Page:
It’s a beautiful, sunny Saturday afternoon and young children are out on their local streets playing while their parents stand around almost in awe at such an unusual event.
One little boy asks his mum if he can play on the street again tomorrow, but she replies that it’s okay today because the street is closed to traffic, but tomorrow it won’t be safe again.
We are here to observe and chat with participants of the first Playful Streets event in Taylor Hill, Balbriggan, Co Dublin. The plan is that Fingal County Council will support local residents’ associations to close off streets in their neighbourhoods a few days throughout the summer months, so that children can play safely within minutes’ walking distance from their homes rather than having to be driven to a park or playground.
The young children seem a little shy at first, but soon they are circling their small bodies through hula-hoops, knocking down giant skittles, playing softball with racquets or painting on the road with chalk. The idea is that families bring out toys they have in their homes, rather than buy special equipment for outdoor play.
Candice Marx, her husband and five-year-old son moved to Taylor Hill from South Africa about six months ago. “It was hard for him to leave friends behind so playing on the streets is an opportunity for him to meet new friends,” she says. “It’s nice to have children close by for a quick play in the afternoon after school.”
Sweta Sinha and her husband bought a house in the estate two years ago, having moved to Ireland six years ago from India. “We lived in Rathmines before this and it’s a very good change to be here. It’s quiet and peaceful and we’ve ample space. Our son already has friends in school, but it’s good to know that they can play on the street too.”
Built in 2018 on the edge of Balbriggan, Taylor Hill is typical of many new housing estates, with cars parked in front of houses and a green space at the centre of the estate. It has a mix of cost-rental, social housing, private rentals and home-ownership, with people from 45 different countries living there.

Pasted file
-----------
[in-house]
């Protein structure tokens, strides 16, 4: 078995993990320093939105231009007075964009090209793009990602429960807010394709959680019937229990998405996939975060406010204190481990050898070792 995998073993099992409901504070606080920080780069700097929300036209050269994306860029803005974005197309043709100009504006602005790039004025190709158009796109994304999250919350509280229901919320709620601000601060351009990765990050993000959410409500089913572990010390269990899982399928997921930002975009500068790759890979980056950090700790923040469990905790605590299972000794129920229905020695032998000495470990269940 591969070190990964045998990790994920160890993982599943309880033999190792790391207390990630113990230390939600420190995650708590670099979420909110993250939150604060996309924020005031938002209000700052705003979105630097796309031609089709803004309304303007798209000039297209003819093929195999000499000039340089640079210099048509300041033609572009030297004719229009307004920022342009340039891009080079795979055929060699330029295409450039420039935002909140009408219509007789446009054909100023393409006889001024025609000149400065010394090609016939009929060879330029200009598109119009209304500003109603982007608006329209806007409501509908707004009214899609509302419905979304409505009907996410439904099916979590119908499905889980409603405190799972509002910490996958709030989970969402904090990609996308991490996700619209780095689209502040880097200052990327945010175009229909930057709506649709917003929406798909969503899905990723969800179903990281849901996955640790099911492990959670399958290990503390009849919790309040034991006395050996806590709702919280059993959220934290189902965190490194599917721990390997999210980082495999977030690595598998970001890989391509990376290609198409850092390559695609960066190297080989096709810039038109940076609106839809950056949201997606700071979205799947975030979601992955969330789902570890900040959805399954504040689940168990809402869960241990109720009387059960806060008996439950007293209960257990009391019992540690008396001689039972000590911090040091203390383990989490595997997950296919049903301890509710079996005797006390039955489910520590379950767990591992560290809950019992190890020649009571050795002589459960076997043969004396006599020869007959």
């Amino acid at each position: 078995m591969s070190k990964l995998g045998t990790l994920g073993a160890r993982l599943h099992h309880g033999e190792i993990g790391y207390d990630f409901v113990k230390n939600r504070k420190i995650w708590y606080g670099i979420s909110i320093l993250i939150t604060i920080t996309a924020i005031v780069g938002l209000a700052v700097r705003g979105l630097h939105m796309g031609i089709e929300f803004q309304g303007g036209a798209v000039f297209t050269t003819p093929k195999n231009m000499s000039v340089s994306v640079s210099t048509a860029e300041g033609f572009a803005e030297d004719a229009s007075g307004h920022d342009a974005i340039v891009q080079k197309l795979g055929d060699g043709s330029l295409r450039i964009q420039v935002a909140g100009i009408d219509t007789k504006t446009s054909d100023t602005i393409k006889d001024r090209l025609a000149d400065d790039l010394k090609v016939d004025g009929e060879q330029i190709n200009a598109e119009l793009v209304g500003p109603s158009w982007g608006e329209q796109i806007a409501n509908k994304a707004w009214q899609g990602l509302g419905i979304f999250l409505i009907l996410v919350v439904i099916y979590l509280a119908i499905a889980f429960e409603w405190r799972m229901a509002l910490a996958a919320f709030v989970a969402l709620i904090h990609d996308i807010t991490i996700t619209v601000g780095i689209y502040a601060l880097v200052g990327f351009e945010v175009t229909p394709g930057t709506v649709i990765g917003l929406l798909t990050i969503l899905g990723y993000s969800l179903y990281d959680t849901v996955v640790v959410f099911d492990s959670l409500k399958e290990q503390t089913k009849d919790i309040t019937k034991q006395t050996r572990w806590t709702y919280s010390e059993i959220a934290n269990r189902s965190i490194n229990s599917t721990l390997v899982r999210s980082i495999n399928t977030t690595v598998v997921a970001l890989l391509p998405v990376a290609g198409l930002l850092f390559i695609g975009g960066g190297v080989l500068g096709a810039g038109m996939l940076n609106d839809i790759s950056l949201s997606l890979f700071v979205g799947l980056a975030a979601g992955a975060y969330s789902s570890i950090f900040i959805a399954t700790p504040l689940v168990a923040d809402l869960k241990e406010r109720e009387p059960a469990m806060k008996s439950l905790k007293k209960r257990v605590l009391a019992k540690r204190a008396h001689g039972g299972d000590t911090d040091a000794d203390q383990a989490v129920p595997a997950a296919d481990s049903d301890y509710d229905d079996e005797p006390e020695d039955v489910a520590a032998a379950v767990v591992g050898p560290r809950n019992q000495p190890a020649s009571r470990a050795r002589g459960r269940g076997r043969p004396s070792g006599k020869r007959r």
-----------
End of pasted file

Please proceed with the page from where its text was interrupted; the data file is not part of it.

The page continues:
It’s beyond walking distance to the north Dublin town for many people, and the main road into the estate is bizarrely called Boulevard Road, perhaps indicating how vehicular transport remains the dominant means of transport. What is clearly missing are large, colourful strips of pedestrian and cycling lanes which would encourage residents to walk, cycle or scoot back into the town.
Mary Osakwe is the chair of the Taylor Hill Residents’ Association, which has an active WhatsApp group and Facebook account. “One of the children had a near miss with a car last night and the parent driving the car was very shook up afterwards. We need to educate drivers that they need to be careful,” she says.
The concept of play streets dates back to 1914 in New York, where the absence of parks in the city’s poorer areas led to an initiative to create safe areas for children to play close to home. In London, the first play streets were introduced in 1938; however, by the mid-1980s, the UK’s play streets had almost disappeared as congestion grew. In 2012, play streets made a comeback and many London boroughs now have local play streets. Permanent and temporary play streets are also common in other cities around the world, including Bilbao and Barcelona. In Ireland, playful streets has been trialed in Cork city, Portlaoise, Co Laois and Sallynoggin in South Dublin.